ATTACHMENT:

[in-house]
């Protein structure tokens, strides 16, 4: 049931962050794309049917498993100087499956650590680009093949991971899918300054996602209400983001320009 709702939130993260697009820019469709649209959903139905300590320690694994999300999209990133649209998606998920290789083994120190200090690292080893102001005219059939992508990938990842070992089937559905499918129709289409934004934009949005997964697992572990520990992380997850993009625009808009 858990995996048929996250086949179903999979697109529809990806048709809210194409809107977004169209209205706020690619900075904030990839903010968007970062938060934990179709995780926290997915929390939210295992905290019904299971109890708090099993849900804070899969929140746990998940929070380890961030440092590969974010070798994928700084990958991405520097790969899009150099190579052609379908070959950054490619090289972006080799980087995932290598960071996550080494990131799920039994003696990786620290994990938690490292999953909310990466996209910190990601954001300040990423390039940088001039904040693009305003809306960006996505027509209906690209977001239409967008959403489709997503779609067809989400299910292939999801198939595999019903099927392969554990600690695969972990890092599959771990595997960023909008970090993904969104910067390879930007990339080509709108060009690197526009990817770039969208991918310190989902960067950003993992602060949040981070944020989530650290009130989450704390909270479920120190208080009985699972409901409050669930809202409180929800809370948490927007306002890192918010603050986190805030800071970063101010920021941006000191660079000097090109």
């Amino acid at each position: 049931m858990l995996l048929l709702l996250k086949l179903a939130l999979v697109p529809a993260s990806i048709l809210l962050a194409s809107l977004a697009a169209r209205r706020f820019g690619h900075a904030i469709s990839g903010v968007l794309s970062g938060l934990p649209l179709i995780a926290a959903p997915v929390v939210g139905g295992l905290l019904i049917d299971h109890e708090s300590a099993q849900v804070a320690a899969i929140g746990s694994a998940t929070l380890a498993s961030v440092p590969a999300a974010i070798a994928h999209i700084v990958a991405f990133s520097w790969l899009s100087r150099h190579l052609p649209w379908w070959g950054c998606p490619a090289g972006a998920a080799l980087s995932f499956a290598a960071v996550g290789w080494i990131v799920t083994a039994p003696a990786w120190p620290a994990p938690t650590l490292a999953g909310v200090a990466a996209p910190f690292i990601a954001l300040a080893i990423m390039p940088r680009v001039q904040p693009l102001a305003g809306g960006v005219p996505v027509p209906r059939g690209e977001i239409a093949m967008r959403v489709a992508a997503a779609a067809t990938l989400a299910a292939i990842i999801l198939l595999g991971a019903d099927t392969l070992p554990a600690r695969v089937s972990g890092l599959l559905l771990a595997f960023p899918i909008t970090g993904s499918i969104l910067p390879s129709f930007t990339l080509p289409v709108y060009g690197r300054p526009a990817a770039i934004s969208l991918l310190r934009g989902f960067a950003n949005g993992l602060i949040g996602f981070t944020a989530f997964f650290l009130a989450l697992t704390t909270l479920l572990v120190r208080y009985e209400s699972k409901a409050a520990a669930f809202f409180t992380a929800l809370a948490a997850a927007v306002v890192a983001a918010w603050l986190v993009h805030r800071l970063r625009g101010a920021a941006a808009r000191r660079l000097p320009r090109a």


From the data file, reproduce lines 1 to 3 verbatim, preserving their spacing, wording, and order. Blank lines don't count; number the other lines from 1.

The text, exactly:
[in-house]
């Protein structure tokens, strides 16, 4: 049931962050794309049917498993100087499956650590680009093949991971899918300054996602209400983001320009 709702939130993260697009820019469709649209959903139905300590320690694994999300999209990133649209998606998920290789083994120190200090690292080893102001005219059939992508990938990842070992089937559905499918129709289409934004934009949005997964697992572990520990992380997850993009625009808009 858990995996048929996250086949179903999979697109529809990806048709809210194409809107977004169209209205706020690619900075904030990839903010968007970062938060934990179709995780926290997915929390939210295992905290019904299971109890708090099993849900804070899969929140746990998940929070380890961030440092590969974010070798994928700084990958991405520097790969899009150099190579052609379908070959950054490619090289972006080799980087995932290598960071996550080494990131799920039994003696990786620290994990938690490292999953909310990466996209910190990601954001300040990423390039940088001039904040693009305003809306960006996505027509209906690209977001239409967008959403489709997503779609067809989400299910292939999801198939595999019903099927392969554990600690695969972990890092599959771990595997960023909008970090993904969104910067390879930007990339080509709108060009690197526009990817770039969208991918310190989902960067950003993992602060949040981070944020989530650290009130989450704390909270479920120190208080009985699972409901409050669930809202409180929800809370948490927007306002890192918010603050986190805030800071970063101010920021941006000191660079000097090109």
């Amino acid at each position: 049931m858990l995996l048929l709702l996250k086949l179903a939130l999979v697109p529809a993260s990806i048709l809210l962050a194409s809107l977004a697009a169209r209205r706020f820019g690619h900075a904030i469709s990839g903010v968007l794309s970062g938060l934990p649209l179709i995780a926290a959903p997915v929390v939210g139905g295992l905290l019904i049917d299971h109890e708090s300590a099993q849900v804070a320690a899969i929140g746990s694994a998940t929070l380890a498993s961030v440092p590969a999300a974010i070798a994928h999209i700084v990958a991405f990133s520097w790969l899009s100087r150099h190579l052609p649209w379908w070959g950054c998606p490619a090289g972006a998920a080799l980087s995932f499956a290598a960071v996550g290789w080494i990131v799920t083994a039994p003696a990786w120190p620290a994990p938690t650590l490292a999953g909310v200090a990466a996209p910190f690292i990601a954001l300040a080893i990423m390039p940088r680009v001039q904040p693009l102001a305003g809306g960006v005219p996505v027509p209906r059939g690209e977001i239409a093949m967008r959403v489709a992508a997503a779609a067809t990938l989400a299910a292939i990842i999801l198939l595999g991971a019903d099927t392969l070992p554990a600690r695969v089937s972990g890092l599959l559905l771990a595997f960023p899918i909008t970090g993904s499918i969104l910067p390879s129709f930007t990339l080509p289409v709108y060009g690197r300054p526009a990817a770039i934004s969208l991918l310190r934009g989902f960067a950003n949005g993992l602060i949040g996602f981070t944020a989530f997964f650290l009130a989450l697992t704390t909270l479920l572990v120190r208080y009985e209400s699972k409901a409050a520990a669930f809202f409180t992380a929800l809370a948490a997850a927007v306002v890192a983001a918010w603050l986190v993009h805030r800071l970063r625009g101010a920021a941006a808009r000191r660079l000097p320009r090109a």